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A More Balanced Perspective On The ATM And Non-Malay Participation

Lately, the question of racial discrimination and the recruitment of non-Malays to the Malaysian Armed Forces (ATM) has re-emerged.
In fact, debates over race and the military are not something unique to Malaysia.
For instance, in June 2021 the senior leadership of the US military had a sharp exchange with Republican congressmen over whether the military was studying “critical race theory”, i.e., academic theories about racial supremacy and privilege. In Singapore, the issue of the longstanding discrimination against Malays in the Singapore Armed Forces has received widespread coverage.
The ATM, like all human institutions, is probably not free from the flaws of human nature, including prejudice.
But it is wrong to assume that no progress at all has been made.
For instance, recently we had the achievements of Lieutenant General Datuk Stephen Mundaw, Lieutenant General Datuk Dr William Rangit Stevenson and Major General Datuk Toh Choon Siang.
Also, in addressing the issue of race and recruitment to the ATM, its chief General Tan Sri Affendi Buang has disclosed that non-Malay recruitment to the Navy increased to 18 percent of the intake over 2016—2020. For the Air Force, the figure rose from 19.5 percent in 2019 to 24 percent in 2020. Overall, non-Malay intakes into the Army has stood at 20—25 percent from 2017—2020.
Of course, more could have and must be done to encourage non-Malay participation in the ATM.
It is important that our military must not only be able to defend the rakyat but also be representative of it as much as possible.
The key is to listen to actual former, current, and future ATM personnel on their lived experiences as well as how they, rather than just politicians, think the country can move forward together on this.
As an MP who has a large community of military voters and veterans in my constituency, Setiawangsa, as well as via my work with the youth, I am compelled to observe that combatting prejudice and other social barriers to entry, while necessary and laudable in and of itself, is only part of the solution to a large problem.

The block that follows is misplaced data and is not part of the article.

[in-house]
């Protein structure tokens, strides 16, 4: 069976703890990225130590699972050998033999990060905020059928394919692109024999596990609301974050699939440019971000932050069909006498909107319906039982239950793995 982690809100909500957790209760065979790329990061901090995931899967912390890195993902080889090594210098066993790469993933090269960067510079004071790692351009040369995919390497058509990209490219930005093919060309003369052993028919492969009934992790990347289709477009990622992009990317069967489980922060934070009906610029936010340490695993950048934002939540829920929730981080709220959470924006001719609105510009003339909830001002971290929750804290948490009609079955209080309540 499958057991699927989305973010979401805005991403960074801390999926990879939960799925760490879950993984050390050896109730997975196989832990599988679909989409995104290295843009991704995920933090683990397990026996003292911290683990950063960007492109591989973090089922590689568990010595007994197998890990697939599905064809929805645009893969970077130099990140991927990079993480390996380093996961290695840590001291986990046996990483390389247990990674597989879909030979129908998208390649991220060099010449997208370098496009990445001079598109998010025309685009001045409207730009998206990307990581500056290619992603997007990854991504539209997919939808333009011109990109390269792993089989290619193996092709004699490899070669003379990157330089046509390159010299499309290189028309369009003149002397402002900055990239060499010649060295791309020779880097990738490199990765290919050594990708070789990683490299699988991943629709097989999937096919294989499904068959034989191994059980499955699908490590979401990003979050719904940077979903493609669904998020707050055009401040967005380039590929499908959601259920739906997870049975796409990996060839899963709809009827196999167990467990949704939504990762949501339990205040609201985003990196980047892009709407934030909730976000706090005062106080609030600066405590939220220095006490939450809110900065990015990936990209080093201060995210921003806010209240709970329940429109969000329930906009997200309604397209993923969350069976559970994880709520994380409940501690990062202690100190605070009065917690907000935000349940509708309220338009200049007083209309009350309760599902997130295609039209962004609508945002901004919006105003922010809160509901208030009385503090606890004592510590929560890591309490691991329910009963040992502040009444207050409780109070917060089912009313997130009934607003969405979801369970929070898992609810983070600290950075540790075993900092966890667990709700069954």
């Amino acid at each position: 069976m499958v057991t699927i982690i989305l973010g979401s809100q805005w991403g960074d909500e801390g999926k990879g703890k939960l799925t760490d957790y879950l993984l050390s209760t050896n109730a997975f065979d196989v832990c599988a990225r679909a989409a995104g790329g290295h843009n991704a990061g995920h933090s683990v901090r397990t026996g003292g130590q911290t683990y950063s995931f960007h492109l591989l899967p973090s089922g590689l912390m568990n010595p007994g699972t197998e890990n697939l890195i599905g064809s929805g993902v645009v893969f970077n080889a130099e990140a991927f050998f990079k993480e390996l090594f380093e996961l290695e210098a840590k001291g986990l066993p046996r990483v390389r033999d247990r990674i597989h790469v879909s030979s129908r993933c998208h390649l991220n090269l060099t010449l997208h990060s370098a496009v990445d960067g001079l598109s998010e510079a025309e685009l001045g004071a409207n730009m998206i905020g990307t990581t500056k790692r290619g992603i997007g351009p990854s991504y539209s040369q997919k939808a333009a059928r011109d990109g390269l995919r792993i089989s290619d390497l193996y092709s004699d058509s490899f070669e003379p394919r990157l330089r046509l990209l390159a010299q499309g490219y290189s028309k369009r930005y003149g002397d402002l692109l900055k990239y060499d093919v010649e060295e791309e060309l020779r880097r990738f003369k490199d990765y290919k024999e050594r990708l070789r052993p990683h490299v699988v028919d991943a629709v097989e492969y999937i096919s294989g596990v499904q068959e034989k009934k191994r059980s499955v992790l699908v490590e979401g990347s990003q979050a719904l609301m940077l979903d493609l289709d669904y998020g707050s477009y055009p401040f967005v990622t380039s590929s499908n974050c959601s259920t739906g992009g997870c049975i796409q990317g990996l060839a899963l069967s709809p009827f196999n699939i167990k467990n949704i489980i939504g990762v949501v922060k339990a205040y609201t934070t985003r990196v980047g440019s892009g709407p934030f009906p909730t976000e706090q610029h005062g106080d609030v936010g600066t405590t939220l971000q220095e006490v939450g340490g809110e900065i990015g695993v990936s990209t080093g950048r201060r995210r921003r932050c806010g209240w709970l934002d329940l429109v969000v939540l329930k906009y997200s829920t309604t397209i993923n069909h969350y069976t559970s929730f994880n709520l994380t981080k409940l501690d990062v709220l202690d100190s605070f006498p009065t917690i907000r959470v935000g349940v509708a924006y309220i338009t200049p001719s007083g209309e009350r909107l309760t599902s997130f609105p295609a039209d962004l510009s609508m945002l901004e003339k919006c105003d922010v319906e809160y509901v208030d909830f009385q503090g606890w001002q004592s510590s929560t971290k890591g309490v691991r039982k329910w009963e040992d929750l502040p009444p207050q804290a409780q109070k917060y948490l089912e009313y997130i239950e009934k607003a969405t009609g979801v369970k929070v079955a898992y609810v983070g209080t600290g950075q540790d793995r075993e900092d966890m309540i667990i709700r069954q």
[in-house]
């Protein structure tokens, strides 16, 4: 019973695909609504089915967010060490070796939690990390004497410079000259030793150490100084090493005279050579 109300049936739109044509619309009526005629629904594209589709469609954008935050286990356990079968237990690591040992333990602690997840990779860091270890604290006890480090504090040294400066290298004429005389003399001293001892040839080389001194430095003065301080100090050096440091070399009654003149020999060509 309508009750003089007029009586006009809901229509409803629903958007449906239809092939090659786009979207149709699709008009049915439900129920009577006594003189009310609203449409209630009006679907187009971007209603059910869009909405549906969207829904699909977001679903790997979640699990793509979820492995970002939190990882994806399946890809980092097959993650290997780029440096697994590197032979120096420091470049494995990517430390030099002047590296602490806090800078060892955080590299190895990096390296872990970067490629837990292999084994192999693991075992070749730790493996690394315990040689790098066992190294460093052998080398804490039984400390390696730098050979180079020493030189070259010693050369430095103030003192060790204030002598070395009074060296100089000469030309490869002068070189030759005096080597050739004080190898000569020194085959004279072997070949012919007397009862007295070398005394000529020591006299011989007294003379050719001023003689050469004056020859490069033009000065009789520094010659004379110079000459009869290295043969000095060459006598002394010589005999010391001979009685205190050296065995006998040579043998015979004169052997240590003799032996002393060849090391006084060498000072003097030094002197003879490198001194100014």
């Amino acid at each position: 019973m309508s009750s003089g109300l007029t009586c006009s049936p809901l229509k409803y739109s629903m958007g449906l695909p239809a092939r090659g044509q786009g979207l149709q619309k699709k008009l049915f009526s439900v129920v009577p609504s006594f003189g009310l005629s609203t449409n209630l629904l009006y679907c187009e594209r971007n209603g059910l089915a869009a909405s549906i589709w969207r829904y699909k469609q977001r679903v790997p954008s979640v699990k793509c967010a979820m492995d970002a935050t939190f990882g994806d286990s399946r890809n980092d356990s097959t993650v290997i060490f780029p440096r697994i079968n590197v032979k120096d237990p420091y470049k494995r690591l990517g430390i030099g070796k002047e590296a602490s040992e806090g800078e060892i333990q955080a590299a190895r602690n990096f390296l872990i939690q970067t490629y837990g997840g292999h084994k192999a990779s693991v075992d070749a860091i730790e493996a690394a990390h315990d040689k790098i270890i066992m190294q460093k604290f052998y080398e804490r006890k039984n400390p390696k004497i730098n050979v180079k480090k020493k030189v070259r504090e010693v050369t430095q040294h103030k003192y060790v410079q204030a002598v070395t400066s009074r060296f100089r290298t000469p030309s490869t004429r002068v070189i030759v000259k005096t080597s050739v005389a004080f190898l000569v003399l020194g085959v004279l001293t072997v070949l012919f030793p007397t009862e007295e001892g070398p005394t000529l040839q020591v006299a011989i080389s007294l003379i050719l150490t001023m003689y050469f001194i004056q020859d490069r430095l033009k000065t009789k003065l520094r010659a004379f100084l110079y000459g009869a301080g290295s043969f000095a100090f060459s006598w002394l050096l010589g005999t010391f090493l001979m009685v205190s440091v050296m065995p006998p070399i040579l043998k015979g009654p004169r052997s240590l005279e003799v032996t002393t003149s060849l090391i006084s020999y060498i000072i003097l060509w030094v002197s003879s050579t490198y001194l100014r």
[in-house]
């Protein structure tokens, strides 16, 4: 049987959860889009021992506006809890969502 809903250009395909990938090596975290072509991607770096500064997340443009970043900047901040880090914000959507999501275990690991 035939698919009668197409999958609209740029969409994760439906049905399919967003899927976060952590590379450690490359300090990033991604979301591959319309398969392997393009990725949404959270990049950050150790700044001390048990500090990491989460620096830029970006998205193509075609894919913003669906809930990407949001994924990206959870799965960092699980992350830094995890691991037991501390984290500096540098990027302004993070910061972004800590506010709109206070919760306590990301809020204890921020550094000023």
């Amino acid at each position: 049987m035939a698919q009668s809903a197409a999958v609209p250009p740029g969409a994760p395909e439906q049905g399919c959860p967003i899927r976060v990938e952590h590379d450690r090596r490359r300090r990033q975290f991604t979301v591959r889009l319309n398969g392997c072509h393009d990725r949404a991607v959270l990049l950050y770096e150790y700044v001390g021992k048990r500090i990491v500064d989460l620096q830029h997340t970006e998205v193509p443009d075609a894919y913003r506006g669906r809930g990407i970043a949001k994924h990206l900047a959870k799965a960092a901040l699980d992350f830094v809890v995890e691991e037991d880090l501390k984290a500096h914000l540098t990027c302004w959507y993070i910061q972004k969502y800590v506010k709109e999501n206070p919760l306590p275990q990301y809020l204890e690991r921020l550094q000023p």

The Armed Forces too face a problem in recruiting graduates and those from the middle class – Malays included. Therefore, we cannot reduce this to a racial issue alone.
In short, there are other factors as well that are not encouraging non-Malays to join the ATM.
For one thing, and again, I speak from my constituency work in an area with many military families and veterans, pay for ATM personnel, whether officers or NCOs leaves much to be desired.
And that’s just pay—the retirement situation isn’t also that better. As an MP, I’ve come across many Malaysian veterans who struggle to survive despite giving years of their lives to defending the country.
Some are not able to earn pensions for various reasons. Others—and this is a particular problem for the NCOs – struggle to get jobs in the civilian world.
Such shortcomings will make it difficult to recruit Malaysian youth—Bumiputera and non-Bumiputera alike—to the ATM, including those with elite qualifications.
Moreover, demographic realities must be considered. In 2017, the UN reported that Malaysia would become an aged nation by 2030 and that our family sizes would shrink. The Department of Statistics that year found that average family sizes dropped to 4.06 from 4.09 the year before. In urban areas, the figure was 3.89 and in rural, 4.68.
This means that the ATM will also have a smaller pool of talent and manpower to work with.
This again highlights the need to address the livelihood issues mentioned above, to say nothing of the greater cultural and familial resistance which may ensue as parents become more reluctant to let their children join the military—particularly if conflict flares in the Indo-Pacific in the years to come. This problem is more apparent in non-Malay families which have smaller number of children compared to the Malays.